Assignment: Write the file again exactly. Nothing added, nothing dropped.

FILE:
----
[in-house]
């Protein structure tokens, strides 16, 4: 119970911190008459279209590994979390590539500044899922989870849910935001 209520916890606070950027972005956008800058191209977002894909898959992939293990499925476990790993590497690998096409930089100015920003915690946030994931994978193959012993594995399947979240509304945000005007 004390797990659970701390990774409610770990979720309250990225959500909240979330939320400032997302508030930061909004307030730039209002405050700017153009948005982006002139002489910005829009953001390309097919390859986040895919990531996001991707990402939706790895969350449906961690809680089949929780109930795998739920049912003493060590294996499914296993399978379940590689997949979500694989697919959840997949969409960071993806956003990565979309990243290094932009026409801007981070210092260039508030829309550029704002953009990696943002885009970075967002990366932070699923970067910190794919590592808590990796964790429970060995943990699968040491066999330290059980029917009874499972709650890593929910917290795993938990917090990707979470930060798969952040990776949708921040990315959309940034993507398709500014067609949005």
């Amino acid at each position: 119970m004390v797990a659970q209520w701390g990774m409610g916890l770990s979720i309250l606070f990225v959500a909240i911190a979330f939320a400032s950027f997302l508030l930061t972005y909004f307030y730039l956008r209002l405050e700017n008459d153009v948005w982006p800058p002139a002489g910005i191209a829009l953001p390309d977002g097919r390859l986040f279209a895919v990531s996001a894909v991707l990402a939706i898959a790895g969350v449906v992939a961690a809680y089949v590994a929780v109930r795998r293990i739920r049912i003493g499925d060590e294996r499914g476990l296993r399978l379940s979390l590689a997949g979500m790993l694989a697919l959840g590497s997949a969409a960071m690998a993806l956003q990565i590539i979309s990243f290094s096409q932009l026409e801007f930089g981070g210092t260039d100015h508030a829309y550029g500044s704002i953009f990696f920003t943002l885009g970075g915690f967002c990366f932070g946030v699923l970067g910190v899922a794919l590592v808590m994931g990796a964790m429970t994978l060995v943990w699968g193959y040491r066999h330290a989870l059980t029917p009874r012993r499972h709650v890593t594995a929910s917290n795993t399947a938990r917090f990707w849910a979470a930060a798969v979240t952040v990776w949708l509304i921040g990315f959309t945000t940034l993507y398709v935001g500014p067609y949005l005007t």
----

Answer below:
[in-house]
């Protein structure tokens, strides 16, 4: 119970911190008459279209590994979390590539500044899922989870849910935001 209520916890606070950027972005956008800058191209977002894909898959992939293990499925476990790993590497690998096409930089100015920003915690946030994931994978193959012993594995399947979240509304945000005007 004390797990659970701390990774409610770990979720309250990225959500909240979330939320400032997302508030930061909004307030730039209002405050700017153009948005982006002139002489910005829009953001390309097919390859986040895919990531996001991707990402939706790895969350449906961690809680089949929780109930795998739920049912003493060590294996499914296993399978379940590689997949979500694989697919959840997949969409960071993806956003990565979309990243290094932009026409801007981070210092260039508030829309550029704002953009990696943002885009970075967002990366932070699923970067910190794919590592808590990796964790429970060995943990699968040491066999330290059980029917009874499972709650890593929910917290795993938990917090990707979470930060798969952040990776949708921040990315959309940034993507398709500014067609949005």
């Amino acid at each position: 119970m004390v797990a659970q209520w701390g990774m409610g916890l770990s979720i309250l606070f990225v959500a909240i911190a979330f939320a400032s950027f997302l508030l930061t972005y909004f307030y730039l956008r209002l405050e700017n008459d153009v948005w982006p800058p002139a002489g910005i191209a829009l953001p390309d977002g097919r390859l986040f279209a895919v990531s996001a894909v991707l990402a939706i898959a790895g969350v449906v992939a961690a809680y089949v590994a929780v109930r795998r293990i739920r049912i003493g499925d060590e294996r499914g476990l296993r399978l379940s979390l590689a997949g979500m790993l694989a697919l959840g590497s997949a969409a960071m690998a993806l956003q990565i590539i979309s990243f290094s096409q932009l026409e801007f930089g981070g210092t260039d100015h508030a829309y550029g500044s704002i953009f990696f920003t943002l885009g970075g915690f967002c990366f932070g946030v699923l970067g910190v899922a794919l590592v808590m994931g990796a964790m429970t994978l060995v943990w699968g193959y040491r066999h330290a989870l059980t029917p009874r012993r499972h709650v890593t594995a929910s917290n795993t399947a938990r917090f990707w849910a979470a930060a798969v979240t952040v990776w949708l509304i921040g990315f959309t945000t940034l993507y398709v935001g500014p067609y949005l005007t």